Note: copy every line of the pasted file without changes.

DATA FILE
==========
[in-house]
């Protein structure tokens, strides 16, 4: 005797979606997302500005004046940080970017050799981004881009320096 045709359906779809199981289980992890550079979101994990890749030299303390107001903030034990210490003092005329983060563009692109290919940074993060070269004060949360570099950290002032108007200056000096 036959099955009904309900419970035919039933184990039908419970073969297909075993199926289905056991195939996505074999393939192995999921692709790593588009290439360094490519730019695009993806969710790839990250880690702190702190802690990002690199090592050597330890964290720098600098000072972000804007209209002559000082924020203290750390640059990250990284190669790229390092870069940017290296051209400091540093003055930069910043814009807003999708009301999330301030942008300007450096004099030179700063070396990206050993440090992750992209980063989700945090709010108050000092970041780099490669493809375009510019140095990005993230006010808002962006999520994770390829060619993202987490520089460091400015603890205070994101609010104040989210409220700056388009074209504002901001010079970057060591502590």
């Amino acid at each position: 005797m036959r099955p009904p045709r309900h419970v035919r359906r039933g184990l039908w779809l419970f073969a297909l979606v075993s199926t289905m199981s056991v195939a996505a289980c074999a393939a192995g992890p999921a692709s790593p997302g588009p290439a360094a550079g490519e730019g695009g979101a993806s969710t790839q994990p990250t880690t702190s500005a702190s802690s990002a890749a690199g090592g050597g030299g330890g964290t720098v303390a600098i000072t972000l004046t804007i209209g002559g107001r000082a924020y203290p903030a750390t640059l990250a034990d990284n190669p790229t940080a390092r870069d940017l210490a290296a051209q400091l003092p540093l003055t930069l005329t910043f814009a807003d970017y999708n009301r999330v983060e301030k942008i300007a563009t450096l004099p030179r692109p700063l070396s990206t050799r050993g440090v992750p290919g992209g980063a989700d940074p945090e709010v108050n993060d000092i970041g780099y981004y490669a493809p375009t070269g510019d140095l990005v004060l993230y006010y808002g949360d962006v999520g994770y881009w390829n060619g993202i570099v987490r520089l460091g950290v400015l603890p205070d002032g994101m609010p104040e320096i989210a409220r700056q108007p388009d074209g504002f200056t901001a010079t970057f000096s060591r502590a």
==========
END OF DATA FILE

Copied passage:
[in-house]
């Protein structure tokens, strides 16, 4: 005797979606997302500005004046940080970017050799981004881009320096 045709359906779809199981289980992890550079979101994990890749030299303390107001903030034990210490003092005329983060563009692109290919940074993060070269004060949360570099950290002032108007200056000096 036959099955009904309900419970035919039933184990039908419970073969297909075993199926289905056991195939996505074999393939192995999921692709790593588009290439360094490519730019695009993806969710790839990250880690702190702190802690990002690199090592050597330890964290720098600098000072972000804007209209002559000082924020203290750390640059990250990284190669790229390092870069940017290296051209400091540093003055930069910043814009807003999708009301999330301030942008300007450096004099030179700063070396990206050993440090992750992209980063989700945090709010108050000092970041780099490669493809375009510019140095990005993230006010808002962006999520994770390829060619993202987490520089460091400015603890205070994101609010104040989210409220700056388009074209504002901001010079970057060591502590």
């Amino acid at each position: 005797m036959r099955p009904p045709r309900h419970v035919r359906r039933g184990l039908w779809l419970f073969a297909l979606v075993s199926t289905m199981s056991v195939a996505a289980c074999a393939a192995g992890p999921a692709s790593p997302g588009p290439a360094a550079g490519e730019g695009g979101a993806s969710t790839q994990p990250t880690t702190s500005a702190s802690s990002a890749a690199g090592g050597g030299g330890g964290t720098v303390a600098i000072t972000l004046t804007i209209g002559g107001r000082a924020y203290p903030a750390t640059l990250a034990d990284n190669p790229t940080a390092r870069d940017l210490a290296a051209q400091l003092p540093l003055t930069l005329t910043f814009a807003d970017y999708n009301r999330v983060e301030k942008i300007a563009t450096l004099p030179r692109p700063l070396s990206t050799r050993g440090v992750p290919g992209g980063a989700d940074p945090e709010v108050n993060d000092i970041g780099y981004y490669a493809p375009t070269g510019d140095l990005v004060l993230y006010y808002g949360d962006v999520g994770y881009w390829n060619g993202i570099v987490r520089l460091g950290v400015l603890p205070d002032g994101m609010p104040e320096i989210a409220r700056q108007p388009d074209g504002f200056t901001a010079t970057f000096s060591r502590a």